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Differences Between an Unfair Dismissal and a Wrongful Dismissal

Unfair Dismissal vs Wrongful Dismissal

There’s nothing more awful than losing your job. These days, finding a job is like finding a needle in a large crowd. Without anyone backing you up, you cannot nail down a job. Talents alone won’t be enough. If you will apply with your talents as gears versus someone equipped with a I-know-somebody-there, chances are, you’ll lose the battle. So in this day and age, you should love and honor your job. But what if you are faced with an unfair dismissal; or is that a wrongful dismissal? “Dismissal” means “no job, no money, and no life.” But what is exactly the difference between “unfair dismissal” and “wrongful dismissal”? Let us find out in this article.

What is an unfair dismissal? Just by looking at the definition of the word “unfair,” it means “unreasonable.” We can determine if it’s an unfair dismissal based on your employer’s reason for dismissing you from your job. We have what is called the Employment Rights Act of 1996. Under Section 98, there is a list of potentially fair reasons for why your employer is dismissing you. If it’s not included in the list, then it is likely to be unfair. Perhaps one of the grounds for your dismissal was not attending your company’s meeting. If you always attend your meetings on time, and yet your employer files a dismissal, this is considered an unfair dismissal.

Another factor that can cause you to have an unfair dismissal is whether or not your employer has acted reasonably in justifying your dismissal. Really, we don’t know what’s exactly going on in our employer’s head. They could just dismiss us without valid reasons. Another way to tell whether it is an unfair dismissal is whether your employer has followed all fair procedures. However, for the dismissed employee to call it an unfair dismissal, you should have at least one year of continuous service for your company. If not, you don’t have the right to claim an unfair dismissal. If you win the dismissal case, your compensation would be your lost earnings during the time of your dismissal.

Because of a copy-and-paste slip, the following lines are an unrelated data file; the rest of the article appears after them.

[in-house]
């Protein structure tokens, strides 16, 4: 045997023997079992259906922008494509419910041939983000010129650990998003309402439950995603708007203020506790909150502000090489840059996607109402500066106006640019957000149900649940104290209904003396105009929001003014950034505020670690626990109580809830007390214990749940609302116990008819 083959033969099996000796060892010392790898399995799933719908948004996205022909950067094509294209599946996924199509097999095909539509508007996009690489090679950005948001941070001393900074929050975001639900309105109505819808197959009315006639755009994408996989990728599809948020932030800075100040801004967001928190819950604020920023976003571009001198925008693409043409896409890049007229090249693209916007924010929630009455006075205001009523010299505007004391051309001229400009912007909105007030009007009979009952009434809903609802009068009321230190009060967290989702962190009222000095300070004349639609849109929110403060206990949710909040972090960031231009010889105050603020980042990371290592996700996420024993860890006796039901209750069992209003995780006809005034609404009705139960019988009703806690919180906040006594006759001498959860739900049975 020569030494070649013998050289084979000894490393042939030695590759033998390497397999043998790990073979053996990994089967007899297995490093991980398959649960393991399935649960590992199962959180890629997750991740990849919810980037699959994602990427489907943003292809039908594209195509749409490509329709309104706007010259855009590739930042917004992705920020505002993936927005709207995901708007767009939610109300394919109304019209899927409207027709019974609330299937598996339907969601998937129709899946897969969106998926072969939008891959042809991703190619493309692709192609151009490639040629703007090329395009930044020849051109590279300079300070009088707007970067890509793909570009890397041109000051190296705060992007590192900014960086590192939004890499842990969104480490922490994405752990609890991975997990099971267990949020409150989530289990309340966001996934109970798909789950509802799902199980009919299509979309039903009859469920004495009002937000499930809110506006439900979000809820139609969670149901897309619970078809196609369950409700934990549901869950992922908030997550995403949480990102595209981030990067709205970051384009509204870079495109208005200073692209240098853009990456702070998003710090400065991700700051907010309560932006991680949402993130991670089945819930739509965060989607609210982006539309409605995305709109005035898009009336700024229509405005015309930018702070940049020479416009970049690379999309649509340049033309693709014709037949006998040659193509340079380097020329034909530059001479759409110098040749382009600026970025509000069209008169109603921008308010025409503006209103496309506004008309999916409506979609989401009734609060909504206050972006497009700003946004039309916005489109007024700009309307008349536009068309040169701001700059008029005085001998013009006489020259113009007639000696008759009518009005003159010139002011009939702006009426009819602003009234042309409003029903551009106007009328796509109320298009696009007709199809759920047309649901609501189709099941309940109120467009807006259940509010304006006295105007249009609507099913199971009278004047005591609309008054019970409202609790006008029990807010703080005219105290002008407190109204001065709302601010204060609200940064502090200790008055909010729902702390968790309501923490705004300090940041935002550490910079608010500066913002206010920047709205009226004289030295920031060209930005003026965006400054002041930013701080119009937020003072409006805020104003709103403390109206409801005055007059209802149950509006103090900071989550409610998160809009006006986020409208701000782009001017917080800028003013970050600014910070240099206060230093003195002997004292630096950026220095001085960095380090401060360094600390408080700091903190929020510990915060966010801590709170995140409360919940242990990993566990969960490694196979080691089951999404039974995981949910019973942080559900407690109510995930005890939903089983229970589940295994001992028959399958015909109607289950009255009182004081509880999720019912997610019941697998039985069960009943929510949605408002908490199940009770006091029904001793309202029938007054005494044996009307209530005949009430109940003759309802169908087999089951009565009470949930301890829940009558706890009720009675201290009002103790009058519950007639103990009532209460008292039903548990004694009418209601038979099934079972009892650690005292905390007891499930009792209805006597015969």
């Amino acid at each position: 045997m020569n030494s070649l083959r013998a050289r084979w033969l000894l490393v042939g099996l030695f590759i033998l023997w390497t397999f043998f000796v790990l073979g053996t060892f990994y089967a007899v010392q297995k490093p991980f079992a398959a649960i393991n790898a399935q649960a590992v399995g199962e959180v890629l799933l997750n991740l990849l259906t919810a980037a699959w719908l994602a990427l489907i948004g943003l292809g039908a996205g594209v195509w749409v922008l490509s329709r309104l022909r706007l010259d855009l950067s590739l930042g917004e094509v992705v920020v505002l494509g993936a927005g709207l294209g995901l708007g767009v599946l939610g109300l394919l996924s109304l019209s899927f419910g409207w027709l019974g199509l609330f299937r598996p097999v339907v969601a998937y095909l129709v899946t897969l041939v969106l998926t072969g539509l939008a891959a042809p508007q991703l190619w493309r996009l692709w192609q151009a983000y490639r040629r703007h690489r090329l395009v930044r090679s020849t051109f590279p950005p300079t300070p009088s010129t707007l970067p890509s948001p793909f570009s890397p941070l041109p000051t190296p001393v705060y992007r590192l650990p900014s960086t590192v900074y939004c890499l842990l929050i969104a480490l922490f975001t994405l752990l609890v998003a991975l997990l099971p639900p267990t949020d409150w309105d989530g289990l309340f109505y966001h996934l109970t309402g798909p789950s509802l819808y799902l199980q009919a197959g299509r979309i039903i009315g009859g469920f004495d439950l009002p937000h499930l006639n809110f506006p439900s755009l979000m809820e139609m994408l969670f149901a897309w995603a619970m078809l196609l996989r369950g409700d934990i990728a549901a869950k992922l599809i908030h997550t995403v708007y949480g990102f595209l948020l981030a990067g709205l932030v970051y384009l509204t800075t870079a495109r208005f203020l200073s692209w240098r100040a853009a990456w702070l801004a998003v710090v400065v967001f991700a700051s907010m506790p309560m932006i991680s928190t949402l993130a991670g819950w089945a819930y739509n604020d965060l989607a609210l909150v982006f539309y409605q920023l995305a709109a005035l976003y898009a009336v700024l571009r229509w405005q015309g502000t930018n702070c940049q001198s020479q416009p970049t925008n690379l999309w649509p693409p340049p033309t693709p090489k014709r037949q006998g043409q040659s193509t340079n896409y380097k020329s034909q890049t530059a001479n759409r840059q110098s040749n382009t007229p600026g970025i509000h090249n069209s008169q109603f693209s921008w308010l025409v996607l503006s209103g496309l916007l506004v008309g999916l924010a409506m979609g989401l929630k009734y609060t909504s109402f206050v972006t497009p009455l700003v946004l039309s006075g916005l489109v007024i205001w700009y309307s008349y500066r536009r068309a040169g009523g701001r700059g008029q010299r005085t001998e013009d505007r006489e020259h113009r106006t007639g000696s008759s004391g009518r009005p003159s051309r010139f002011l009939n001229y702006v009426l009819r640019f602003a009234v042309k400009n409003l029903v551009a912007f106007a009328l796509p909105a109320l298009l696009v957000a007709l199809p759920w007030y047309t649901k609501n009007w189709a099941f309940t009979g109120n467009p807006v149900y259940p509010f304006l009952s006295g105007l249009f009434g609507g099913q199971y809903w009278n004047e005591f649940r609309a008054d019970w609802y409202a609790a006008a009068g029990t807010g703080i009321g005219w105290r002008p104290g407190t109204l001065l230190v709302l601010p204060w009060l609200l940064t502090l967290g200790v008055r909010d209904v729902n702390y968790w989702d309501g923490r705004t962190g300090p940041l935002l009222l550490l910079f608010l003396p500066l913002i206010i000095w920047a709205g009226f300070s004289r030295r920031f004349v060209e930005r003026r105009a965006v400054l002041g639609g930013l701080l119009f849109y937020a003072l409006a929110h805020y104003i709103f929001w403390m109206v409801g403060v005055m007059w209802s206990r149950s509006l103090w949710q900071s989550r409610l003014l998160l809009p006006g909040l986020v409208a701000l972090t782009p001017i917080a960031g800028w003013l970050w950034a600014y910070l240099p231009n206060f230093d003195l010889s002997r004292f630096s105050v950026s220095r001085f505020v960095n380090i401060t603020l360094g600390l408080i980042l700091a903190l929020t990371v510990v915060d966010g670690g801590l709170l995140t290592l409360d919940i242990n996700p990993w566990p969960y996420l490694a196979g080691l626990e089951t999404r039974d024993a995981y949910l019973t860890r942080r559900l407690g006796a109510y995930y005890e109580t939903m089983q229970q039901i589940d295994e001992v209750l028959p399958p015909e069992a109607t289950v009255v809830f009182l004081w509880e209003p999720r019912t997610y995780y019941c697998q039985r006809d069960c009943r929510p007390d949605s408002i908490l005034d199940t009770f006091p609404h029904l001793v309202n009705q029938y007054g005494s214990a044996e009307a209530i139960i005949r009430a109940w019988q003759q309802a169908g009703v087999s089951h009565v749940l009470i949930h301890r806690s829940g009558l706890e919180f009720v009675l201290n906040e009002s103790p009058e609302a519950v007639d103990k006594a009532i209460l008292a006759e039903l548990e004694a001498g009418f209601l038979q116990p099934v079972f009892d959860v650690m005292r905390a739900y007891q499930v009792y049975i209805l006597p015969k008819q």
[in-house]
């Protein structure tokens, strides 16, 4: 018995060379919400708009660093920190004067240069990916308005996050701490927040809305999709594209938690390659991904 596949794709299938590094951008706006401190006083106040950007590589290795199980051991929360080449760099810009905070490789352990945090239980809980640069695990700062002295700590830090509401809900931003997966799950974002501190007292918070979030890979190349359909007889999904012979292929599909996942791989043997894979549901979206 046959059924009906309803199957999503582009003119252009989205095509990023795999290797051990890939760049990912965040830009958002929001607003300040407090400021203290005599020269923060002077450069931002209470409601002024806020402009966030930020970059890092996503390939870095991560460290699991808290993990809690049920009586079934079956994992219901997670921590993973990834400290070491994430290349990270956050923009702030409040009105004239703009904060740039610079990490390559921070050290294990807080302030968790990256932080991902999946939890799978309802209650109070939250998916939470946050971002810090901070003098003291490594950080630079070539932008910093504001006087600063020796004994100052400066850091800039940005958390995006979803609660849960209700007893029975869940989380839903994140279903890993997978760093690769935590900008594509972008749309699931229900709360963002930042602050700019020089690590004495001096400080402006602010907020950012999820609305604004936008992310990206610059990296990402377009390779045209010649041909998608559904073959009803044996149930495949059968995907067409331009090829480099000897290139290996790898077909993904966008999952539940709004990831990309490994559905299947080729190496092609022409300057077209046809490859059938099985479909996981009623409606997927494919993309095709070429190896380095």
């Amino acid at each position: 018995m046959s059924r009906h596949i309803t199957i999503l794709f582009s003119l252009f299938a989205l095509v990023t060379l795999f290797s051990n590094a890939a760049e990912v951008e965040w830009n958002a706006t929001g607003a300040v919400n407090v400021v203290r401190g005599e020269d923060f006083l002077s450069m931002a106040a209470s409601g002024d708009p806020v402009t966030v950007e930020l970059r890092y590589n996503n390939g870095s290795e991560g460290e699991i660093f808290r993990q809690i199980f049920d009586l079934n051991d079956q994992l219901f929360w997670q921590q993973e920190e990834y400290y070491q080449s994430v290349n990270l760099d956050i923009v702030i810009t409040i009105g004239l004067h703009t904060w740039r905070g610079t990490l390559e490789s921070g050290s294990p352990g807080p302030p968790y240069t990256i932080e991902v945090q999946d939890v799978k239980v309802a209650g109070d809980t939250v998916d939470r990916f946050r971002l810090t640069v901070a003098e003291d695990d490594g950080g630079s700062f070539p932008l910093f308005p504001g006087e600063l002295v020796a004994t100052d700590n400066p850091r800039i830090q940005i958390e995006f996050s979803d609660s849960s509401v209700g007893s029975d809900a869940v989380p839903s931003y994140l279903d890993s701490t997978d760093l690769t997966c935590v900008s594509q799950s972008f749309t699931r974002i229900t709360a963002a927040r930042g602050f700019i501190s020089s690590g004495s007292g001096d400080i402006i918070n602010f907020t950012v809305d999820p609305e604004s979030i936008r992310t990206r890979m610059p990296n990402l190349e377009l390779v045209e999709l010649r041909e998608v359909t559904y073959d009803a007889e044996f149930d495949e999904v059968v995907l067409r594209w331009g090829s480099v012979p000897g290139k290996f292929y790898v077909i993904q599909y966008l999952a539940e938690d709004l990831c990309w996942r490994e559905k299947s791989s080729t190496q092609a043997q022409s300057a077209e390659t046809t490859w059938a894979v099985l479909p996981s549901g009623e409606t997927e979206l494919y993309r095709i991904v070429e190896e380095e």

On the other hand, a wrongful dismissal is a dismissal in breach of contract. The court or tribunal hearing would only consider your claim based on the contractual obligations of your employer. If you  file for a wrongful dismissal claim, you can bring it to the county court or even the high court. You can file a claim even if you haven’t completed a year of service in your company.

If you have experienced being dismissed without being notified or insufficient notice, that can be considered a wrongful dismissal. As employees, we have the right to be notified at once. We have signed our contract of employment, and being dismissed without proper notification just tramples our rights. Winning the case will allow you to earn your pay and benefits during the notice of your dismissal.

So as not to reach the stage of dismissal, as employees, we should do our duties and obey our employers. However, when they are already stepping on our rights, don’t be afraid to speak and bring your claims to the court if necessary.

Summary:

  1. “Unfair dismissal” is based on your employer’s reason for dismissing you from your job. For you to file a claim, you need to have offered at least one year of service to your company.

  2. The Employment Rights Act of 1996 has a list of potentially fair reasons for why your employer is dismissing you.

  3. “Wrongful dismissal” is “a dismissal in breach of contract.” There is no length of service considered for you to file a claim.

 


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